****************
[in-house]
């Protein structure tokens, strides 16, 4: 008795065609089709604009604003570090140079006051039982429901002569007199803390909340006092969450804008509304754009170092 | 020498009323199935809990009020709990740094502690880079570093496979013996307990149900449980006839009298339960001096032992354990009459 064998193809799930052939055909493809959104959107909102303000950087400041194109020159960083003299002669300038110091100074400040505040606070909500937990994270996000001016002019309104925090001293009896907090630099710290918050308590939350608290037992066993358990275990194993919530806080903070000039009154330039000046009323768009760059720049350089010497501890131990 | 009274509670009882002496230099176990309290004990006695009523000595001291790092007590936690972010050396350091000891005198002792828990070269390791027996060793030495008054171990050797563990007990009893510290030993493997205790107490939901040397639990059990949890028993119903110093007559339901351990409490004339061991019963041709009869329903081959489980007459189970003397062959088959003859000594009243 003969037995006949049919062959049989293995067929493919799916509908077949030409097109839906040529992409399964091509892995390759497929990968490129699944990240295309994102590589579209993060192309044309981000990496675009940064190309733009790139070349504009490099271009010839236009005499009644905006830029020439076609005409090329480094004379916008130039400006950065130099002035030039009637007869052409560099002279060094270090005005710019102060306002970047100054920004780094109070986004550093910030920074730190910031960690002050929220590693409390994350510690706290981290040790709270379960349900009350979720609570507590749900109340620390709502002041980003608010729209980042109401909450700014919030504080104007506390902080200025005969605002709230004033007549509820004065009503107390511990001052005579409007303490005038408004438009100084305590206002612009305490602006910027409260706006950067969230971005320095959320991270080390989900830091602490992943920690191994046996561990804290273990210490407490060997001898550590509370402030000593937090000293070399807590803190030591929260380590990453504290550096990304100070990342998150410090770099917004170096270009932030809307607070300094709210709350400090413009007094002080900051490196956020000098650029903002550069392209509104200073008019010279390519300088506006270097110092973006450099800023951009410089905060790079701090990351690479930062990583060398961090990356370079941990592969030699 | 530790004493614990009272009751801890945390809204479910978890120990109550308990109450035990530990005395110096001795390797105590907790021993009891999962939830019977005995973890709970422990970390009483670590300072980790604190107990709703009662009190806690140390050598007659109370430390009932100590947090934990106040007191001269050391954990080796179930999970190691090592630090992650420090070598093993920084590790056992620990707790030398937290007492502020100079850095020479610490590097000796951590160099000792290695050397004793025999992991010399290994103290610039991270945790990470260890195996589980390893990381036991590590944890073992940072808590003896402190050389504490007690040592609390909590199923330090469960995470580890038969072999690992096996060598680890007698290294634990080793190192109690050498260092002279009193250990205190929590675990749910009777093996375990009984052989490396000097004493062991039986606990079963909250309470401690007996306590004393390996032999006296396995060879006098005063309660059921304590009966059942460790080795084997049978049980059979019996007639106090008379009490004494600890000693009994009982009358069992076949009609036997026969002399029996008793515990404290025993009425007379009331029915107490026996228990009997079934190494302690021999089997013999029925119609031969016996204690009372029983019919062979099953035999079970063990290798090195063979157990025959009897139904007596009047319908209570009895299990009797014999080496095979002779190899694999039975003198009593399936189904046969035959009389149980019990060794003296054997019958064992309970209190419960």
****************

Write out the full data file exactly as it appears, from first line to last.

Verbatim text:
[in-house]
């Protein structure tokens, strides 16, 4: 008795065609089709604009604003570090140079006051039982429901002569007199803390909340006092969450804008509304754009170092 | 020498009323199935809990009020709990740094502690880079570093496979013996307990149900449980006839009298339960001096032992354990009459 064998193809799930052939055909493809959104959107909102303000950087400041194109020159960083003299002669300038110091100074400040505040606070909500937990994270996000001016002019309104925090001293009896907090630099710290918050308590939350608290037992066993358990275990194993919530806080903070000039009154330039000046009323768009760059720049350089010497501890131990 | 009274509670009882002496230099176990309290004990006695009523000595001291790092007590936690972010050396350091000891005198002792828990070269390791027996060793030495008054171990050797563990007990009893510290030993493997205790107490939901040397639990059990949890028993119903110093007559339901351990409490004339061991019963041709009869329903081959489980007459189970003397062959088959003859000594009243 003969037995006949049919062959049989293995067929493919799916509908077949030409097109839906040529992409399964091509892995390759497929990968490129699944990240295309994102590589579209993060192309044309981000990496675009940064190309733009790139070349504009490099271009010839236009005499009644905006830029020439076609005409090329480094004379916008130039400006950065130099002035030039009637007869052409560099002279060094270090005005710019102060306002970047100054920004780094109070986004550093910030920074730190910031960690002050929220590693409390994350510690706290981290040790709270379960349900009350979720609570507590749900109340620390709502002041980003608010729209980042109401909450700014919030504080104007506390902080200025005969605002709230004033007549509820004065009503107390511990001052005579409007303490005038408004438009100084305590206002612009305490602006910027409260706006950067969230971005320095959320991270080390989900830091602490992943920690191994046996561990804290273990210490407490060997001898550590509370402030000593937090000293070399807590803190030591929260380590990453504290550096990304100070990342998150410090770099917004170096270009932030809307607070300094709210709350400090413009007094002080900051490196956020000098650029903002550069392209509104200073008019010279390519300088506006270097110092973006450099800023951009410089905060790079701090990351690479930062990583060398961090990356370079941990592969030699 | 530790004493614990009272009751801890945390809204479910978890120990109550308990109450035990530990005395110096001795390797105590907790021993009891999962939830019977005995973890709970422990970390009483670590300072980790604190107990709703009662009190806690140390050598007659109370430390009932100590947090934990106040007191001269050391954990080796179930999970190691090592630090992650420090070598093993920084590790056992620990707790030398937290007492502020100079850095020479610490590097000796951590160099000792290695050397004793025999992991010399290994103290610039991270945790990470260890195996589980390893990381036991590590944890073992940072808590003896402190050389504490007690040592609390909590199923330090469960995470580890038969072999690992096996060598680890007698290294634990080793190192109690050498260092002279009193250990205190929590675990749910009777093996375990009984052989490396000097004493062991039986606990079963909250309470401690007996306590004393390996032999006296396995060879006098005063309660059921304590009966059942460790080795084997049978049980059979019996007639106090008379009490004494600890000693009994009982009358069992076949009609036997026969002399029996008793515990404290025993009425007379009331029915107490026996228990009997079934190494302690021999089997013999029925119609031969016996204690009372029983019919062979099953035999079970063990290798090195063979157990025959009897139904007596009047319908209570009895299990009797014999080496095979002779190899694999039975003198009593399936189904046969035959009389149980019990060794003296054997019958064992309970209190419960």